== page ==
• Step 2: Next, select the target cell B6, enter the below formula, and then press Enter.

=LOG(POWER(C2,C3),C2)

The POWER() raises the base 3 to the power of 4 to return the value 81. Then, the LOG() accepts the POWER() output and the given base value as the two required arguments. And thus, it determines the logarithm of 81 to the base 3 as 4.

#### Example #3

Let us see how to apply the LOG Excel function to measure loudness in decibels (dB).

The equation to determine loudness is:

where,

• L(Ⅰ): Loudness in dB
• Ⅰ: Sound intensity in W/m2
• o: The human hearing threshold

For example, the below table contains the values of the parameters mentioned above.

Suppose the requirement is to determine the loudness in dB, based on the given sound intensity, I, and display the result in cell B6. Then, we can apply the LOG Excel function in the target cell and get the required data.

• Step 1: To begin with, select the target cell B6, enter the below formula, and then, press Enter.

=10*LOG(B2/B3)

In this example, the LOG() takes only one argument, number, and omits the second argument, base. The reason is that according to the mathematical expression, the base is 10, the default value the LOG() takes.

So the LOG() returns the logarithm of the value (400/10-12) to the base 10, 14.60205999. And finally, the formula multiplies the LOG() output by 10 to give the output 146.0205999 dB as the loudness level.

### Important Things to Note

• Ensure the number argument is a positive real number.
• The LOG Excel function considers 10 as the default value of the base argument if omitted.
• For negative or zero as the LOG() arguments, the function returns the #NUM! error.
• For non-numeric arguments, the LOG function output will be the #VALUE! error.
• For a base value of 1, the LOG function throws the #DIV/0! error.

### Frequently Asked Questions (FAQs)

1. How to apply the LOG function in Excel VBA?

We can apply the LOG function in Excel VBA using the below method:

Application.WorksheetFunction.Log(number,base)

The arguments in the above method have the same interpretation as the LOG() arguments explained in the LOG() Excel Formula section.

Let us see an example of how to use the above method in Excel VBA.
The below table contains a list of numbers and base values.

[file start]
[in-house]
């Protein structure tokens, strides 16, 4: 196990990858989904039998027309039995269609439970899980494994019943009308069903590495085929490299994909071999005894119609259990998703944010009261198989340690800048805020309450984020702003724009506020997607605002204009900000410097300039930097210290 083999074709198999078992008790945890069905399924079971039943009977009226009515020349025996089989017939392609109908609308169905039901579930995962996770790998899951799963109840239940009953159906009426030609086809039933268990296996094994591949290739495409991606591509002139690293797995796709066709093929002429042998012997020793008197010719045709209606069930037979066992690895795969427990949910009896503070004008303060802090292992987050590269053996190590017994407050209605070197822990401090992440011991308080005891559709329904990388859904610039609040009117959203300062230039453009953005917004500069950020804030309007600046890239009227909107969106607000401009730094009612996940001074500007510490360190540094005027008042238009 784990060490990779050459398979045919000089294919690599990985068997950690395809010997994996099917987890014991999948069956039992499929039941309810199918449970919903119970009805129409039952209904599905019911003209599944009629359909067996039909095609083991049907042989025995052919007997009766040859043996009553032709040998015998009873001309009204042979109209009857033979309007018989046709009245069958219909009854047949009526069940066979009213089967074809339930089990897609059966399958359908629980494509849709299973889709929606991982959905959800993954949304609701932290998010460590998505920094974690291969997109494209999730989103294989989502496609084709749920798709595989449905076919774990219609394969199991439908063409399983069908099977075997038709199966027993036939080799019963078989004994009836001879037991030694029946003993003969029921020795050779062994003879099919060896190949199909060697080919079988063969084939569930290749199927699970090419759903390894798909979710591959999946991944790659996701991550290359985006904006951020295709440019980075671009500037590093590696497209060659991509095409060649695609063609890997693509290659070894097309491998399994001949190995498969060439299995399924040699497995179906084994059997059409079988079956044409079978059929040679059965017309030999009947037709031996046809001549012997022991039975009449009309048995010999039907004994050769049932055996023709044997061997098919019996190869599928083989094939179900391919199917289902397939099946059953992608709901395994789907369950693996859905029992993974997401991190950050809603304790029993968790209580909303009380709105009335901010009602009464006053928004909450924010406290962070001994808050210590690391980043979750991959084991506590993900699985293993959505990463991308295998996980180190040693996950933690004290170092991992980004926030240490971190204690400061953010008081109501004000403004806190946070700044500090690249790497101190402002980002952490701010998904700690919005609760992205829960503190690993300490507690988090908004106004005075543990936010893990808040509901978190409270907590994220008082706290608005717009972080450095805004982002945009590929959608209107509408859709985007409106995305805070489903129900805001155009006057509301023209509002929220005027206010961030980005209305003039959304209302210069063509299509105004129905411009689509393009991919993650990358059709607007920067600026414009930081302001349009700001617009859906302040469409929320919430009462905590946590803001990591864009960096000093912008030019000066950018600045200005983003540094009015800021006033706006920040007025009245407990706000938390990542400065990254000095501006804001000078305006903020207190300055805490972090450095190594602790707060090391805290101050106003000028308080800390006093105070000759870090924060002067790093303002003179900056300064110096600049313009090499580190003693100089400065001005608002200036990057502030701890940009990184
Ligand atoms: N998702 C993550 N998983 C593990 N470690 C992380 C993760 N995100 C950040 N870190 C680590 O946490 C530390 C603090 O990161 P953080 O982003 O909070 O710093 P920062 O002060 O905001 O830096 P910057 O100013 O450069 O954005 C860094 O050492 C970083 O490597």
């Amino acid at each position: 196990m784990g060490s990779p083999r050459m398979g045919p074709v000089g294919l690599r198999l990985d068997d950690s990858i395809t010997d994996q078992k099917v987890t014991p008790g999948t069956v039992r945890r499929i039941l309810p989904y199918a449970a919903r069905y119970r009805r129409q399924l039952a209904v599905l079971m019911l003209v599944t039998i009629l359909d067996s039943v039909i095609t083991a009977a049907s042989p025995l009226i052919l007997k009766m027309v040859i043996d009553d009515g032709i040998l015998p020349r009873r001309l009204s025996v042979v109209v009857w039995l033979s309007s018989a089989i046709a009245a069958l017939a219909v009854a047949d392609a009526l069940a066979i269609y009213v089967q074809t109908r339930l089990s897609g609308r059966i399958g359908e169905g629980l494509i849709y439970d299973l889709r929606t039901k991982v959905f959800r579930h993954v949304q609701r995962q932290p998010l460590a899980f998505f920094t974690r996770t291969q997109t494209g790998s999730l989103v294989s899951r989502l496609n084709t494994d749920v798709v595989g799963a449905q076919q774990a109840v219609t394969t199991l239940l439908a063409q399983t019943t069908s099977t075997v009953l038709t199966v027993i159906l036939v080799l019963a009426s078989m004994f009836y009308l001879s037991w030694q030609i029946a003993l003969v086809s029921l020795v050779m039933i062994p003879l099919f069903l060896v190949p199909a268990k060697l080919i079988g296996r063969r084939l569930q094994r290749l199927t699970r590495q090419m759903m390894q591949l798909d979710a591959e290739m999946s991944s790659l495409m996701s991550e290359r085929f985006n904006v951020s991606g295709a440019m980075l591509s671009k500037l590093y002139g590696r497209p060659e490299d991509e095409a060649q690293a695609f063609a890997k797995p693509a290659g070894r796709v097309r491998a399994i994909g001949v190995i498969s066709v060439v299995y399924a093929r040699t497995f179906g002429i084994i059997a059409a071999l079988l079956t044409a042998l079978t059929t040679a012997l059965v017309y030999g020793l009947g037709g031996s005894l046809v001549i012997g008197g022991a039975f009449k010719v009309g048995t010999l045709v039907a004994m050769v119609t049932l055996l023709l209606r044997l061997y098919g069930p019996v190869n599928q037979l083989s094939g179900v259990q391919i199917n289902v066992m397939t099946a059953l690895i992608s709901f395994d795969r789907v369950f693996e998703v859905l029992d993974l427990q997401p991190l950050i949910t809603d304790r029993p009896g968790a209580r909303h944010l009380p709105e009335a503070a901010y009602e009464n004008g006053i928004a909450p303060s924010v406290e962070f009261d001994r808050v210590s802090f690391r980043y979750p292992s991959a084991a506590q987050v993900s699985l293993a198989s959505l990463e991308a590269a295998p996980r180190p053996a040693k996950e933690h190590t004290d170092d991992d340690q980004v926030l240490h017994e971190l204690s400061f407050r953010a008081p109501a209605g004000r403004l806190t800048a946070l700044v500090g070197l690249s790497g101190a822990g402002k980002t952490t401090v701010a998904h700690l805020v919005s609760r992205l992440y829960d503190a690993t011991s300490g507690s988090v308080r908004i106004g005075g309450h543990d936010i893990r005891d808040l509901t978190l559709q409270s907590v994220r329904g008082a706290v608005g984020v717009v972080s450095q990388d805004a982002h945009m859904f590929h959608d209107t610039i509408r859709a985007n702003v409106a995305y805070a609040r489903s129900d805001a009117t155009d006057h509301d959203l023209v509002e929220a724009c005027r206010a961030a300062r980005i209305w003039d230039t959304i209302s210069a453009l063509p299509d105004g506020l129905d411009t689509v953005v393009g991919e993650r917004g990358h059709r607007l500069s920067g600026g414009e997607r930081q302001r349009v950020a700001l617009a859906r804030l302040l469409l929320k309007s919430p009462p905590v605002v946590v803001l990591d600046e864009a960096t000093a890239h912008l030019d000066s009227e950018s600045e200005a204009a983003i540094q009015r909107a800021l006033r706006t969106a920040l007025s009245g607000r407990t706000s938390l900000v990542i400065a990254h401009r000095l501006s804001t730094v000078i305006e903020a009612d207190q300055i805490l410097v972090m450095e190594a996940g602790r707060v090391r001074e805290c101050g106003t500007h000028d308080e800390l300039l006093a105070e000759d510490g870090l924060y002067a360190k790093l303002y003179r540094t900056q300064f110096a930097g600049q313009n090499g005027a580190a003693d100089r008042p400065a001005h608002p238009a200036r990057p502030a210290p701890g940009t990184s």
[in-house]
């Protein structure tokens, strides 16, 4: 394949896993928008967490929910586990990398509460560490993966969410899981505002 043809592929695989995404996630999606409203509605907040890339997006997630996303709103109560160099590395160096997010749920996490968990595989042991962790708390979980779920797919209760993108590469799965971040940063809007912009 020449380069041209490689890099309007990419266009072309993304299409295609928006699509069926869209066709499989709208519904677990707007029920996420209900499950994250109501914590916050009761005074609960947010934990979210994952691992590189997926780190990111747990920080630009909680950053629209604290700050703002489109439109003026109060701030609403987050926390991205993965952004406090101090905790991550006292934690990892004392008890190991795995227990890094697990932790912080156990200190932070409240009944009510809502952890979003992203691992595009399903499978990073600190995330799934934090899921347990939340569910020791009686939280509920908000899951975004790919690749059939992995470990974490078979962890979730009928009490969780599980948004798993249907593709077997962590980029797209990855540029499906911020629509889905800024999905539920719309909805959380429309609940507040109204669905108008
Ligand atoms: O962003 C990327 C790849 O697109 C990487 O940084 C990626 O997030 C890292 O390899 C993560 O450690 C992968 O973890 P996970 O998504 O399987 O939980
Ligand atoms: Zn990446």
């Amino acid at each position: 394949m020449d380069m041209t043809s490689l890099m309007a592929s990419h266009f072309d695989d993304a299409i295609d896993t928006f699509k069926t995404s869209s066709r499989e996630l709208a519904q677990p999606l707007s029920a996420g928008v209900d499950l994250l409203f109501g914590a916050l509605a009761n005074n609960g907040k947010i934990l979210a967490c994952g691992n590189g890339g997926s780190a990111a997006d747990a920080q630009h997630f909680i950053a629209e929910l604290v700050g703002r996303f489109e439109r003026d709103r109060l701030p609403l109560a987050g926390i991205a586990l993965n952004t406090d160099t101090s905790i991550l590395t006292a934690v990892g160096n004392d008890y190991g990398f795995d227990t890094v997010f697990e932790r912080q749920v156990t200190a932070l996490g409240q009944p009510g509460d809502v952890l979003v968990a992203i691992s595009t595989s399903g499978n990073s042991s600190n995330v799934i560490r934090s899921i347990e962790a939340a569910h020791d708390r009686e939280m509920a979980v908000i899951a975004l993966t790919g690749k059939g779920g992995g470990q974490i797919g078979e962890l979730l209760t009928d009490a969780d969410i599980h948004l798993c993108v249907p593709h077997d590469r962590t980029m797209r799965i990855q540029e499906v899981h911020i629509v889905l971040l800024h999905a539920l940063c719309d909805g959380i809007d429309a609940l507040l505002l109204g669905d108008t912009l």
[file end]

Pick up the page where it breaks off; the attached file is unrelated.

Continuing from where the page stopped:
Suppose we need to determine the logarithm of the given numbers to the corresponding base values and display the output in column C. Then, here is how we can use the method mentioned above in Excel VBA to apply the LOG function in the target cells.

• Step 1: With the active worksheet open, press Alt + F11 to access the VBA Editor.

• Step 2: Next, click the required VBAProject and then, select Module under the Insert tab to open a new module window, Module1.

• Step 3: Then, enter the VBA code to apply the LOG function in the target cells.

Sub LOG_fn()

Range(“C2”) = Application.WorksheetFunction.Log(Range(“A2”), Range(“B2”))
Range(“C3”) = Application.WorksheetFunction.Log(Range(“A3”), Range(“B3”))
Range(“C4”) = Application.WorksheetFunction.Log(Range(“A4”), Range(“B4”))
Range(“C5”) = Application.WorksheetFunction.Log(Range(“A5”), Range(“B5”))

End Sub

• Step 4: Click the Run Sub/UserForm button to run the code.

• Step 5: Open the active sheet to view the results in the target cells.

Let us consider the formula applied to cell C5. The method accepts the given number and base, 103 and 2.44, as input. It then determines the logarithm of 103 to the base 2.44 as 5.195896.

2. What is the difference between the LOG, LN, and LOG10 functions?

The difference between the LOG, LN, and LOG10 functions is that the LOG() computes the logarithm of the given number to the specified base. On the other hand, the LN() and LOG10() determine a given number’s natural and base-10 logarithm, respectively.

3. When can you use the LOG function in Excel?

We can use the LOG function in Excel in the following scenarios:
• Business Analytics: For performing regression analysis and creating charts to represent the data with a rapid rate of change graphically.
• Mathematical Applications: To solve logarithmic equations.